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Only themselves to blame

09/12/2010

Let me preface this post by saying that I am no fan of the NUS – in fact, I was a member of Students Against the NUS at Edinburgh and campaigned for the uni not to join the organisation in 2004. My belief was that as a member of the Coalition of Higher Education Students in Scotland (CHESS), the Students’ Association would have a great deal more latitude in terms of policy, that it was better to be in the Northern Services purchasing consortium rather than NUSSL, that the NUS was too large and diverse a body to represent any one section of its membership to full efficacy without treading on other members’ toes and that far too many activists used NUS as a stepping stone to a political career during which they’d then turn around and squeeze the student body they once represented until the pips squeaked if it got them a post on the Labour front bench. I still believe all of those things.

But let me make clear: despite what you are reading from the LibDems and a set of uncharacteristically malleable bloggers (Andrew and Caron, I’m looking at you), the NUS do have many failings but are not responsible for the LibDems’ current predicament.

The NUS wanted to highlight the issue of their members during the election. That’s a good thing.

They did this by means of a pledge which candidates could sign, promising to vote against fees whenever the issue arose. The LibDems were more enthusiastic about signing this than anyone – candidates from opposing parties were more reluctant to nail their trousers to the mast. You can’t blame the NUS for that, and eight months on from the campaign, you can’t suddenly say, “Oh, shit, it was a trap!” It might well have been a trap, but no one forced anyone to walk right into it.

By signing the pledge, the LibDems made a promise that would have been very easy to keep in Opposition, when you can just say “No” to everything – as Labour found out in Scotland in 2007, and now understand at Westminster.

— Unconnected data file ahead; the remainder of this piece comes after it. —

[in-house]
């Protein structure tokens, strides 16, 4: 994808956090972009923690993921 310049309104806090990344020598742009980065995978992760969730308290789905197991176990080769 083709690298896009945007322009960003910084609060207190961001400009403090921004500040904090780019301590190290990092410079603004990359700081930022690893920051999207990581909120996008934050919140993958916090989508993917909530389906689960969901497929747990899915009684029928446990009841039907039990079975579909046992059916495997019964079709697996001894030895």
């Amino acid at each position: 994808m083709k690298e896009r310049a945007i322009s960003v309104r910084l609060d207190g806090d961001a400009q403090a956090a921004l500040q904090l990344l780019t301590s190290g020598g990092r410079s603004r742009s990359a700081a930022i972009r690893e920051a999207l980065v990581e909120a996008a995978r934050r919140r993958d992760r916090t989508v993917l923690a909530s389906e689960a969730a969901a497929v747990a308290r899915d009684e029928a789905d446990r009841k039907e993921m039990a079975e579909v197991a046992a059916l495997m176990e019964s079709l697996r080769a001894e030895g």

But the LibDems aren’t in Opposition – they’re in Government. You can’t blame the NUS for that.

The LibDem Leadership was less enthusiastic about this policy anyway, but still jumped on the bandwagon. You can’t blame the NUS for that.

They then negotiated a weak Coalition agreement which basically saw a majority handed to the Tories. You can’t blame the NUS for that.

A LibDem ended up in charge of a pledge-breaking policy. You can’t blame the NUS for that.

The LibDems have only just woken up to the fact that their position is untenable, that you can’t say “Yes” to everything and everyone that comes your way just to get elected and get into power, then keep everyone happy along the way. You can’t blame the NUS for that.

LibDem activists now find themselves making excuses and apologies for a policy which they don’t support and which despite their desperate claims to the contrary (designed, perhaps, to re-assure themselves more than others), is not in any way progressive, and makes the predicament of less well-off students (to say nothing of graduates in a difficult environment for graduate employment) even harder than it currently is. You can’t blame the NUS for that.

The NUS is packed to the gills with Labour sock-puppets – this has been broadly established. But they did still protest against Labour when they broke their promise and introduced top-up fees (remember also that a three-figure majority was reduced to just five votes on this issue); now they’re hitting the LibDems for breaking their promise and increasing fees.

The bottom line is this: the LibDems, and in particular the LibDem Leadership, thought they could get away with just telling everyone what they wanted to hear, and now they’ve been caught out.

So let me make this clear to Liberal Democrats: even someone as hostile to the NUS as I am knows full well that you can’t blame the NUS for that.

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From → Politics

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